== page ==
A fake newpaper logo, very ornate like you get on broadsheets, saying Ninja Pixel Times.

Newspaper layout, on the web.

Matt Michel in Cambridge

This website is a little playground for me, I’m a developer using it as a tool to become a better designer and one particular medium I’m drawn to for inspiration is print; I’ve been subscribed to WIRED magazine for a few years now and just love their layouts and their graphic design. I’ve dreamed of recreating their pages digitally, along with classic broadsheet newspapers like the New York Times and Financial Times (which I've loosely based the style of this page on). One thing that held me back was figuring out how to incorporate columns of text onto a web page. At first I just didn’t think it was possible to do this in CSS, recently I discovered that there is actually a pretty old property called columns that arranges your content into… columns. You can pass either a number (which will be how many columns your content is arranged in) or a length (which is how wide(ish) you want the columns to be). Additionally, the column-gap property allows you to specify the gap between the columns.

If you read this article on a screen that is greater than about 680px you'll see the page arranged in 2 columns, above about 1,050px and you'll see a 3+ column layout.

.wrapper { columns: 2; column-gap: 16px; }

This CSS will split your content into 2 columns and render something like what you see in the wireframe below:

two columns of text, side-by-side, in a web browser.

You don’t really see columns used on the web, however. The issue being that if a user’s browser is a bit shorter, then they’ll have to scroll down the page to read the end of the first column, then scroll back up to the top to start the next colum (illustrated in the next wireframe image, which has the same content as the previous image but the browser window isn't as tall). Now, you could fix the height of the columns to 100vh, but this would just create a different problem: horizontal scrolling. If your visitor was using anything but an ultra wide desktop monitor, then they’d have to horizontally scroll the page to read the content. Pretty yuk, right?

two columns of text, side-by-side, overflowing the height of a web browser.

In print, the designer knows the page size up-front. There is no worry about content spilling off the page. Obviously, this is not the case with web.

To solve for this, we need to figure out when there isn’t enough vertical room to display all the content in two columns and then fall back to a single column layout, where there is no UX penalty for scrolling. Ultimately, we want to achieve something like what you see in the next wireframe image.

single column of text, overflowing the height of a web browser.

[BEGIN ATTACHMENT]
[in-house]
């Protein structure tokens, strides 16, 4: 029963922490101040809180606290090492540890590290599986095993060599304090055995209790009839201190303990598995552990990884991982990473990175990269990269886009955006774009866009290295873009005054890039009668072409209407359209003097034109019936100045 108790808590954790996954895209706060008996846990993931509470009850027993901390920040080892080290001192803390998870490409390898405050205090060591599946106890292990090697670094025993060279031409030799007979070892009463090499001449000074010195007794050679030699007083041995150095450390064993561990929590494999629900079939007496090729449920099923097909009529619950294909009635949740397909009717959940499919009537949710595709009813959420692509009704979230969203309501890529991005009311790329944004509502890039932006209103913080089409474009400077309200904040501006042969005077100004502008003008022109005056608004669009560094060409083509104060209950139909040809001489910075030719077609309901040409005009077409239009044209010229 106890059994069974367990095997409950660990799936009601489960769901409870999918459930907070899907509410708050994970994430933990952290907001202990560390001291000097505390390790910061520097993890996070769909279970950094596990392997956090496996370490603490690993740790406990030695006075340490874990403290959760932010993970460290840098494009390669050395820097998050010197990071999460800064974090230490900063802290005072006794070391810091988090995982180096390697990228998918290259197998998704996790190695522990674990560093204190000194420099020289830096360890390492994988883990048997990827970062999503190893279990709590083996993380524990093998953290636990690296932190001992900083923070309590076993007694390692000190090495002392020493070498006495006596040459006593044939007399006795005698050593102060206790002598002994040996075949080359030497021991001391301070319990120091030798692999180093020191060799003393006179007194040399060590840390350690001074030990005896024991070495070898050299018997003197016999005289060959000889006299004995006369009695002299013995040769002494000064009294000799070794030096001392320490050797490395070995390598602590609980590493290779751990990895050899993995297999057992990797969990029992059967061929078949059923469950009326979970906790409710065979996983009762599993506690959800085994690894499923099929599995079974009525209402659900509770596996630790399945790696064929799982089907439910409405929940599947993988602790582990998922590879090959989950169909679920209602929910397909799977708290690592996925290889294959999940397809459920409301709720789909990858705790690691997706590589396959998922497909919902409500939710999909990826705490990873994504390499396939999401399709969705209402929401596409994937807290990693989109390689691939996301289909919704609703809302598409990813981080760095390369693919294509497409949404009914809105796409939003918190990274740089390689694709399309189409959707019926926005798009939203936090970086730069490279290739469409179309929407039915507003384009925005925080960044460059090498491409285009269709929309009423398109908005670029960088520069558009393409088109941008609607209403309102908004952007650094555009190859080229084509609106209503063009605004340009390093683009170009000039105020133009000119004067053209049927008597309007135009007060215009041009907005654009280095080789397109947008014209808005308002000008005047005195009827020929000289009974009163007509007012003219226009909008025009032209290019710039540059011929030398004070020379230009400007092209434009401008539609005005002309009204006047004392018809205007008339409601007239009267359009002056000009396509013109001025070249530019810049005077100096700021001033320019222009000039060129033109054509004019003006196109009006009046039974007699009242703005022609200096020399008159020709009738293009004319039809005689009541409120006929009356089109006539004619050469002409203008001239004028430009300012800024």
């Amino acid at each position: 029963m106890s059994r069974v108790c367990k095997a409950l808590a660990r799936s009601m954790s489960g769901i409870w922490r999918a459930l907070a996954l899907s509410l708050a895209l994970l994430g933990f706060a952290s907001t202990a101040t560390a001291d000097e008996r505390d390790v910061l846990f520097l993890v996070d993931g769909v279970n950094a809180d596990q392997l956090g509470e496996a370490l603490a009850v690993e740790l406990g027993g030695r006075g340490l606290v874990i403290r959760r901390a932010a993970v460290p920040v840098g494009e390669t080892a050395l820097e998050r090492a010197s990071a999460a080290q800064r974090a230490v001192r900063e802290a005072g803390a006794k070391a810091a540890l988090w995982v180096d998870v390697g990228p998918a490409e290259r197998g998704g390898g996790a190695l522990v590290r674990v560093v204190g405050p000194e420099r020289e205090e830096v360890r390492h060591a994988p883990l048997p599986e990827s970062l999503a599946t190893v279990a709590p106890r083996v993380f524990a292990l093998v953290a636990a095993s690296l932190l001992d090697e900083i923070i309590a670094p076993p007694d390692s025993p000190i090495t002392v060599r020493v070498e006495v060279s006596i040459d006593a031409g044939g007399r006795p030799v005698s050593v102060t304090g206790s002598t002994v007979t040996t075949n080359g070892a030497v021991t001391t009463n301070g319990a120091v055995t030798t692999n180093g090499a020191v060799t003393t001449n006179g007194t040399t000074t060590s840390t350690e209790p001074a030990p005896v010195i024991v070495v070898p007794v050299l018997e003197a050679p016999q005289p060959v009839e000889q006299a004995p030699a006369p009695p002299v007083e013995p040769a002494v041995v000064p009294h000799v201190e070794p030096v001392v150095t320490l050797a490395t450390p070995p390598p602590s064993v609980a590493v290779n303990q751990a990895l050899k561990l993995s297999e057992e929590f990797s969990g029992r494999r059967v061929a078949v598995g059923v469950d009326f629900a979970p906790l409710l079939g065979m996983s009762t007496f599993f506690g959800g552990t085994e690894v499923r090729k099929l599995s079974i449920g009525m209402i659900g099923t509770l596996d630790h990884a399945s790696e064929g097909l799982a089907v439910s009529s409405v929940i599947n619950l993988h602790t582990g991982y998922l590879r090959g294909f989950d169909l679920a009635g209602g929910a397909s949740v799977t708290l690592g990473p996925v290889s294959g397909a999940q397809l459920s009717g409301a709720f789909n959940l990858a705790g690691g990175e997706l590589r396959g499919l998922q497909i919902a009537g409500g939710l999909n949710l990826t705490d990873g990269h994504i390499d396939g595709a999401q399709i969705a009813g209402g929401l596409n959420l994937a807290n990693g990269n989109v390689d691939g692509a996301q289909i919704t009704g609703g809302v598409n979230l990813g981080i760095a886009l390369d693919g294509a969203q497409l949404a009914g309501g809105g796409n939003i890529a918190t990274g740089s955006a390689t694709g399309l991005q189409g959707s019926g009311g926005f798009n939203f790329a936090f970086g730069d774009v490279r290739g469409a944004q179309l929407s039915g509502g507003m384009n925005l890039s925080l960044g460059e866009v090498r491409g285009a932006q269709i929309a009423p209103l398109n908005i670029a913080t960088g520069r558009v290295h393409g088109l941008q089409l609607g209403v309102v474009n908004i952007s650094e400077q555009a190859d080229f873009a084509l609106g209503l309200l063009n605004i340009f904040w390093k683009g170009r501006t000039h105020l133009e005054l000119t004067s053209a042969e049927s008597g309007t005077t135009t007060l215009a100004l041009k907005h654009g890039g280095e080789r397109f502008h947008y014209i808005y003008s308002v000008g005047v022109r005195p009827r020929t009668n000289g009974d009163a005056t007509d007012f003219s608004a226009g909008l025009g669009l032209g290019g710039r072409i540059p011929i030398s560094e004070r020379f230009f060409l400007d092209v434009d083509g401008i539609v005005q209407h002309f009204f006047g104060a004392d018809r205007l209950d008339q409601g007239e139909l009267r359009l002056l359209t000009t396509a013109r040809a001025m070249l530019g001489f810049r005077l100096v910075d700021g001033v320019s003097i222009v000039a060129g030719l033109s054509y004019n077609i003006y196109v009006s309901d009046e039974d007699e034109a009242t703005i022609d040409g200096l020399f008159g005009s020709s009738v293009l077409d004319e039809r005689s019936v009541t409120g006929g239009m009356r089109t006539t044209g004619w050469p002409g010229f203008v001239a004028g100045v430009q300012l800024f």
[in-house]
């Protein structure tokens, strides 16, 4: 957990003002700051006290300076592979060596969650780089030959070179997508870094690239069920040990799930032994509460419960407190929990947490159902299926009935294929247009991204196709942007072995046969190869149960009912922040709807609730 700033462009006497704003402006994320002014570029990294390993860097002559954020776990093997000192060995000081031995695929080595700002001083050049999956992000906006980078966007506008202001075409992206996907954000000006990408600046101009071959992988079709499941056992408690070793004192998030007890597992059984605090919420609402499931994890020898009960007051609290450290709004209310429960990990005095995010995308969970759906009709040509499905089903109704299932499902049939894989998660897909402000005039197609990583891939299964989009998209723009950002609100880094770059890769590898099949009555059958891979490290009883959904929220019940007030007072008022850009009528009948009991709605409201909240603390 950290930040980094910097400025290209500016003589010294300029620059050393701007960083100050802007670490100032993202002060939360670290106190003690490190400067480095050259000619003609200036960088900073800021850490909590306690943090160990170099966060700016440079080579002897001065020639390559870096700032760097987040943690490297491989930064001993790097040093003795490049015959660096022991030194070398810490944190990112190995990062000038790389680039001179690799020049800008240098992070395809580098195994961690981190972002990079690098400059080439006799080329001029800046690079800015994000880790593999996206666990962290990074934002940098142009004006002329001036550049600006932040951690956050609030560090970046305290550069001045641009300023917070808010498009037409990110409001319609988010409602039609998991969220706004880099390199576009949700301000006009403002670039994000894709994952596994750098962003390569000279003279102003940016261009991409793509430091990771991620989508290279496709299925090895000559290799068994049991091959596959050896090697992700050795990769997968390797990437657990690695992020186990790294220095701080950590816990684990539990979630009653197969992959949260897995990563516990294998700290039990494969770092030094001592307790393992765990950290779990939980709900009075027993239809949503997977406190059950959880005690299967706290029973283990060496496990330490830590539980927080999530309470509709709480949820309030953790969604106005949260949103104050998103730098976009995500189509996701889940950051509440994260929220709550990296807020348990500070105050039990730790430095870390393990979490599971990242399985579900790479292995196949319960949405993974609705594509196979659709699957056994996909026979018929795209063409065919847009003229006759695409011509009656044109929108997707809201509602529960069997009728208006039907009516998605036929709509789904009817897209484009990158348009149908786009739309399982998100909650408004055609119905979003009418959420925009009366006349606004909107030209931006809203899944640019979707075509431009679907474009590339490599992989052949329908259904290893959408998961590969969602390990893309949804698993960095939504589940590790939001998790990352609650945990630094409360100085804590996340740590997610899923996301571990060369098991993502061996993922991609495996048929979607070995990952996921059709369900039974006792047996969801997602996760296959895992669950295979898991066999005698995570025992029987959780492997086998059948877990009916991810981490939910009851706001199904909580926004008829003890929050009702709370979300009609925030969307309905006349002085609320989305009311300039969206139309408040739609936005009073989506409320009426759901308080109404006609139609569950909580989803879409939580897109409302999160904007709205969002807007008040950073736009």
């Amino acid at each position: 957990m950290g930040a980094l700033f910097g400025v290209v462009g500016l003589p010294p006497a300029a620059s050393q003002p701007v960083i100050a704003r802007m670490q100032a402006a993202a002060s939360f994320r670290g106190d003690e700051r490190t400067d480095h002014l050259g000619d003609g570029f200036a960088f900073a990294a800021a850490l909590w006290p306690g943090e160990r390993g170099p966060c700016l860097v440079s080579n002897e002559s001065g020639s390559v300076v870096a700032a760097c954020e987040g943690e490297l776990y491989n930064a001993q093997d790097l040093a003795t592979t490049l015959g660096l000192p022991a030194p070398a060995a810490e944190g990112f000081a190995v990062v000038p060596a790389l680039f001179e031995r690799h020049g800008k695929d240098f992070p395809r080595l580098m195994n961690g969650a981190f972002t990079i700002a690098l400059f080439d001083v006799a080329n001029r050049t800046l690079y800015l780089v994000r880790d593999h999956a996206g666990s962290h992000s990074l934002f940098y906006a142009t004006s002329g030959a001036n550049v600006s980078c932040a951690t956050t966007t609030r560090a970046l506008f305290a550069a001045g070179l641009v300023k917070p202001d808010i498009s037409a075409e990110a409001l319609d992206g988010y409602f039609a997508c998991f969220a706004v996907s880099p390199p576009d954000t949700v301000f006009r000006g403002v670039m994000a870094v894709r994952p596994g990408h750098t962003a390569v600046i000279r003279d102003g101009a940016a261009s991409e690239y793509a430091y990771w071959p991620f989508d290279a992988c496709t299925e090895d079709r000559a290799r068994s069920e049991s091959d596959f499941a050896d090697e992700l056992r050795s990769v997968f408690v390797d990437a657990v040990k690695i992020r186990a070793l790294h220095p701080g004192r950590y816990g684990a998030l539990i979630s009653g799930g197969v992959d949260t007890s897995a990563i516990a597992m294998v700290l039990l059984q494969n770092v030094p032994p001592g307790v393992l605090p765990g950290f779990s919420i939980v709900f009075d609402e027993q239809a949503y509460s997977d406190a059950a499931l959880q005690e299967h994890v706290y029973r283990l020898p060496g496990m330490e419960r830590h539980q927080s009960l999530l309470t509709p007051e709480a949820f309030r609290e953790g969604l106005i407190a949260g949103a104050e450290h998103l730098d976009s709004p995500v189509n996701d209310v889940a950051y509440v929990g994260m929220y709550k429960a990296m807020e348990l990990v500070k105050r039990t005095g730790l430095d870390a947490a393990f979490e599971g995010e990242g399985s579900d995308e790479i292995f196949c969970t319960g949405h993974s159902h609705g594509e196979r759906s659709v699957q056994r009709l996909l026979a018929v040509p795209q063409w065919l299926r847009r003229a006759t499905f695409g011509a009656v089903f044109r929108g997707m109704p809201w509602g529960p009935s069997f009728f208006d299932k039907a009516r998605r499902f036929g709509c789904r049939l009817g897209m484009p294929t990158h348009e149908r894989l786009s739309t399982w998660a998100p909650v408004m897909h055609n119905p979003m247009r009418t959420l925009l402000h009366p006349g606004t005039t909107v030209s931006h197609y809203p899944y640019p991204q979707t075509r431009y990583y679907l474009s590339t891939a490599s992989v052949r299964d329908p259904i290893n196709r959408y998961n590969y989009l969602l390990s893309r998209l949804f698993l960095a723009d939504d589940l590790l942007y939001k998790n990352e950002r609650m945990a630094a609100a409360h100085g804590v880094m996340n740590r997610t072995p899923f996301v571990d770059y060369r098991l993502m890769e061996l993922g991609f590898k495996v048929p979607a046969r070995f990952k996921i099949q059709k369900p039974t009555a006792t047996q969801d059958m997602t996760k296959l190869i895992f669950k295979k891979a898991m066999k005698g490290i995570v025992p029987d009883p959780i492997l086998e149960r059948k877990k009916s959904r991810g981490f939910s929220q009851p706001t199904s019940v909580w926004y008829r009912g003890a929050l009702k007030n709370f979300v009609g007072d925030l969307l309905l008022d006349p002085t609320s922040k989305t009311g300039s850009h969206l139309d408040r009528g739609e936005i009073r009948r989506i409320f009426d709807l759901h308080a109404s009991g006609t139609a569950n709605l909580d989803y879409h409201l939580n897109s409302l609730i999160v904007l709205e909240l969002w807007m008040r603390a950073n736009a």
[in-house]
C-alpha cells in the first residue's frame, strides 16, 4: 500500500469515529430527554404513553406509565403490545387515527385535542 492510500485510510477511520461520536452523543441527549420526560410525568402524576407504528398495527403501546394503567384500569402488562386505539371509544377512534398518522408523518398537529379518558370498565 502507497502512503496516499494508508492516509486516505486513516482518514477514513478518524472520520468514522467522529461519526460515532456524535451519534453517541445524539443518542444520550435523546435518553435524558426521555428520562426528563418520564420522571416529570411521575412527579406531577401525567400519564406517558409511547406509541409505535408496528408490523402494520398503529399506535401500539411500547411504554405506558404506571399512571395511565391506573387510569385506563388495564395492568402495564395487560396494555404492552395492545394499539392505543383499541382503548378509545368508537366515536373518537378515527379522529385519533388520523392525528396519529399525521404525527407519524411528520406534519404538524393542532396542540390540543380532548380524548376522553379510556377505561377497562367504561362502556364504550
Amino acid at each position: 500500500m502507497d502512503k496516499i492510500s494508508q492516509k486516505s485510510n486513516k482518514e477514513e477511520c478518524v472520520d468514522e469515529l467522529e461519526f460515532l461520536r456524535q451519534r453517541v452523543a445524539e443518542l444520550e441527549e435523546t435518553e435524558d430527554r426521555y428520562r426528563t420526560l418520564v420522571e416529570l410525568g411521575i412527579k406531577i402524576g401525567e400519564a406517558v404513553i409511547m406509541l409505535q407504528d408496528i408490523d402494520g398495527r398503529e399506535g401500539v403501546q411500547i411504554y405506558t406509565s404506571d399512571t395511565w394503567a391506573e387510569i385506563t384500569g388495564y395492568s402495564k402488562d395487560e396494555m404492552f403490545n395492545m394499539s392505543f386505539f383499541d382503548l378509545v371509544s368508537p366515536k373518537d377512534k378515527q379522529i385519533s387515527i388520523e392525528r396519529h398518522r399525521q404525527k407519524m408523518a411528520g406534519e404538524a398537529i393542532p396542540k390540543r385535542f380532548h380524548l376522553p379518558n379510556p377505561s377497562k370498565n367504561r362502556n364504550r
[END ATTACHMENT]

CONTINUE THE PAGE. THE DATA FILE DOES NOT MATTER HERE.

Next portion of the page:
We can use media queries, something like:

@media (min-height: 400px) { .wrapper { columns: 2; } }

But this only works when we know what the content is upfront. Fine for a trivial page, but when the content is dynamic (like an online newspaper or magazine), we don’t have that luxury. I had the idea that I could use container queries here and on detecting that an element was taller than the viewport, I could make sure that the content was rendered as a single column. But with the container-type: size property applied to the element's container, the element will have a height of 0px unless we explicitly set its height, so we're back to where we started. Ideally, we’d do something likecolumns: <column height> / 100dvh. If your content was 1,000px tall and the browser was 500px tall, then you’d have 1,000/500 = 2 columns. But how do you actually do that? If we could get the height of our content in CSS-land (specifically, if it were rendered as a single column), then we could use that value to set the number of columns. We don’t have access to this value, so we’re stuck for a way to do this in CSS. There is an issue in the CSS group working repo, discussing what the next iteration of columns in CSS might look like, you can follow it here if interested.

In the meantime, what to do? Using React, I’ve monkey-patched a component together — "ReactNewspaper" (gist link incoming) — in essence, this component renders the content in a single column layout and measures the height and width of the content to calculate its 'surface area'. It then determines if there is enough room to render it in a multi-column layout, without overflowing the bounds of the page. If the content will spill out of the page, then it’ll revert to a single column layout.

It actually worked better than I expected and it's a hell of a lot of fun to render web content in a multi-column layout!

When I first used this component, it was really frustrating that I couldn't align other content on my page (e.g. the images and video on this very page that you're reading) with the columns themselves. I added an onChange callback to the component, which returns the number of columns that are being rendered but also, crucially, the 'guidelines' for each column, Knowing the start and end pixels for each column lets me align other content to them.